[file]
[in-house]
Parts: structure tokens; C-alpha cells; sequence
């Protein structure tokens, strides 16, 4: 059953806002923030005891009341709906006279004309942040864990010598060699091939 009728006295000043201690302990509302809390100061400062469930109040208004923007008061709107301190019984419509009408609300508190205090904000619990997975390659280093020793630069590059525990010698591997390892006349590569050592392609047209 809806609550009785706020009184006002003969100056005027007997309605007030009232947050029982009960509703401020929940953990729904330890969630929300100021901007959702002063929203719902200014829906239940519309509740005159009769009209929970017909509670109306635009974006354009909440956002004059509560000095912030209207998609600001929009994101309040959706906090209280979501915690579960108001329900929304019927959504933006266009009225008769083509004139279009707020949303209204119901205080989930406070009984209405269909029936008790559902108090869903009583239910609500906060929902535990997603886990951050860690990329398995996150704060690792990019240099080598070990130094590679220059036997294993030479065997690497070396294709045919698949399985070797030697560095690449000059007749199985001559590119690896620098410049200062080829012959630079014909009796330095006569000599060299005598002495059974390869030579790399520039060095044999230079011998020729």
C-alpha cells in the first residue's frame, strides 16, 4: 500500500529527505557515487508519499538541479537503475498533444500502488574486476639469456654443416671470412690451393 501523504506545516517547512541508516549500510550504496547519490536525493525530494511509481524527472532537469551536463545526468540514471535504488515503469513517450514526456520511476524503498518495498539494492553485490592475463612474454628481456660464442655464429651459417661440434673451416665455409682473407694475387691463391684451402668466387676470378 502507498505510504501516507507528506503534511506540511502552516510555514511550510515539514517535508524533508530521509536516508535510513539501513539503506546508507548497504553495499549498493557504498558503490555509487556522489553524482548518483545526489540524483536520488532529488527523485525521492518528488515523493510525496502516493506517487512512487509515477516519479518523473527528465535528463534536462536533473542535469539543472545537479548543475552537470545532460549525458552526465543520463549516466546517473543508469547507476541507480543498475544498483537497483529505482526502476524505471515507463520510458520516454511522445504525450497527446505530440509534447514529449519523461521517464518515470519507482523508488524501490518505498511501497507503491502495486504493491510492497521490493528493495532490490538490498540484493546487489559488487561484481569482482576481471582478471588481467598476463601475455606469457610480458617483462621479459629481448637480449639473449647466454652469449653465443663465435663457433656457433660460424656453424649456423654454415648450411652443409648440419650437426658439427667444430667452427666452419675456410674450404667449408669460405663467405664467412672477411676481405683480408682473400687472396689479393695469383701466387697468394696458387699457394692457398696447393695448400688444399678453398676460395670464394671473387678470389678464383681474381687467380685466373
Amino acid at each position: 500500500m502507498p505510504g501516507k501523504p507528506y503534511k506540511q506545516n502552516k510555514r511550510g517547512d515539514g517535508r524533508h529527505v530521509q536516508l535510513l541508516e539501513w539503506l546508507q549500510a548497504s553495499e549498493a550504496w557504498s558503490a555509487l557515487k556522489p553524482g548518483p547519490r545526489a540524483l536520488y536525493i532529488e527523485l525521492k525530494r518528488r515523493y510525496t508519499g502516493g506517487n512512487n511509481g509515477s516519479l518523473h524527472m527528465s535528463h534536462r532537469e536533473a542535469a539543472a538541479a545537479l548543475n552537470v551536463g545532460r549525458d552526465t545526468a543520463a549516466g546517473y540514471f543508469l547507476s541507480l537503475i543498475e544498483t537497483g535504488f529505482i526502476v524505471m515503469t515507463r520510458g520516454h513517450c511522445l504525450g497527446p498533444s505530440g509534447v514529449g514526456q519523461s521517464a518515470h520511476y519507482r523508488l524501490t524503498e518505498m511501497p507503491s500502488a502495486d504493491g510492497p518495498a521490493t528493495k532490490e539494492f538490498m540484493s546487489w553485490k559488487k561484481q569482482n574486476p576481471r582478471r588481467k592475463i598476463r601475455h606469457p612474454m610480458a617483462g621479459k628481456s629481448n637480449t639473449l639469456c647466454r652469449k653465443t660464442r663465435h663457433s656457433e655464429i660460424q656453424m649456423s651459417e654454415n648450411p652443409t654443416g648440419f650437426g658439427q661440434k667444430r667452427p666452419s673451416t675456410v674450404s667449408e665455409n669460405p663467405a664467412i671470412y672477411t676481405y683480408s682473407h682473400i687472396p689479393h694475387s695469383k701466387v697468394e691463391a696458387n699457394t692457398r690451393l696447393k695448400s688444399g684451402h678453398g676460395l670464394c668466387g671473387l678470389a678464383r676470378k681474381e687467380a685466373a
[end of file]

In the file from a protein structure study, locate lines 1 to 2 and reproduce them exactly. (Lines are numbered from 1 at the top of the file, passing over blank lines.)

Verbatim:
[in-house]
Parts: structure tokens; C-alpha cells; sequence